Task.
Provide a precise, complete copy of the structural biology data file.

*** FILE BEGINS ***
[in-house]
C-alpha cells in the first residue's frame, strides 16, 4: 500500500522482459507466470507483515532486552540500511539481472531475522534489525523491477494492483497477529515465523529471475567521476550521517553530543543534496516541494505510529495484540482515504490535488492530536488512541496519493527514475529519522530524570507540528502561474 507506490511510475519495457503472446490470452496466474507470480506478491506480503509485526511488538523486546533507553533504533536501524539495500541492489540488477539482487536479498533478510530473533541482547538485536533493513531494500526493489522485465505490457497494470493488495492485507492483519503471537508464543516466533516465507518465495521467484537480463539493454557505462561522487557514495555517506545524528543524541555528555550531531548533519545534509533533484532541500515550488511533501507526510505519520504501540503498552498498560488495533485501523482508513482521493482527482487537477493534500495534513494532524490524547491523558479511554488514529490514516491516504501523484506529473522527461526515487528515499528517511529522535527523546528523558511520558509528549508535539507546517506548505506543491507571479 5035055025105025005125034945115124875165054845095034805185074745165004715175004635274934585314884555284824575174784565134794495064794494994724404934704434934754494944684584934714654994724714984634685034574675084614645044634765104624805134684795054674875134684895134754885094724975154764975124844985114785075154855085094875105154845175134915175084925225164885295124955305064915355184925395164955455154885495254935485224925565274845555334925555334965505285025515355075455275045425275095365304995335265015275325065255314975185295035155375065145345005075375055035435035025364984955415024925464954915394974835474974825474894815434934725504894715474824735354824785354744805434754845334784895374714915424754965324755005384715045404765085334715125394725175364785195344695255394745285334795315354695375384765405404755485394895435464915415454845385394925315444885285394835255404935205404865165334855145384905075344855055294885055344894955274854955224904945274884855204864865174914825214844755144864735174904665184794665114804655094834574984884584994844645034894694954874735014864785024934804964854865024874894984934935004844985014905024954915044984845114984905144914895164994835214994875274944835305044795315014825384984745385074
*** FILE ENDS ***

[in-house]
C-alpha cells in the first residue's frame, strides 16, 4: 500500500522482459507466470507483515532486552540500511539481472531475522534489525523491477494492483497477529515465523529471475567521476550521517553530543543534496516541494505510529495484540482515504490535488492530536488512541496519493527514475529519522530524570507540528502561474 507506490511510475519495457503472446490470452496466474507470480506478491506480503509485526511488538523486546533507553533504533536501524539495500541492489540488477539482487536479498533478510530473533541482547538485536533493513531494500526493489522485465505490457497494470493488495492485507492483519503471537508464543516466533516465507518465495521467484537480463539493454557505462561522487557514495555517506545524528543524541555528555550531531548533519545534509533533484532541500515550488511533501507526510505519520504501540503498552498498560488495533485501523482508513482521493482527482487537477493534500495534513494532524490524547491523558479511554488514529490514516491516504501523484506529473522527461526515487528515499528517511529522535527523546528523558511520558509528549508535539507546517506548505506543491507571479 5035055025105025005125034945115124875165054845095034805185074745165004715175004635274934585314884555284824575174784565134794495064794494994724404934704434934754494944684584934714654994724714984634685034574675084614645044634765104624805134684795054674875134684895134754885094724975154764975124844985114785075154855085094875105154845175134915175084925225164885295124955305064915355184925395164955455154885495254935485224925565274845555334925555334965505285025515355075455275045425275095365304995335265015275325065255314975185295035155375065145345005075375055035435035025364984955415024925464954915394974835474974825474894815434934725504894715474824735354824785354744805434754845334784895374714915424754965324755005384715045404765085334715125394725175364785195344695255394745285334795315354695375384765405404755485394895435464915415454845385394925315444885285394835255404935205404865165334855145384905075344855055294885055344894955274854955224904945274884855204864865174914825214844755144864735174904665184794665114804655094834574984884584994844645034894694954874735014864785024934804964854865024874894984934935004844985014905024954915044984845114984905144914895164994835214994875274944835305044795315014825384984745385074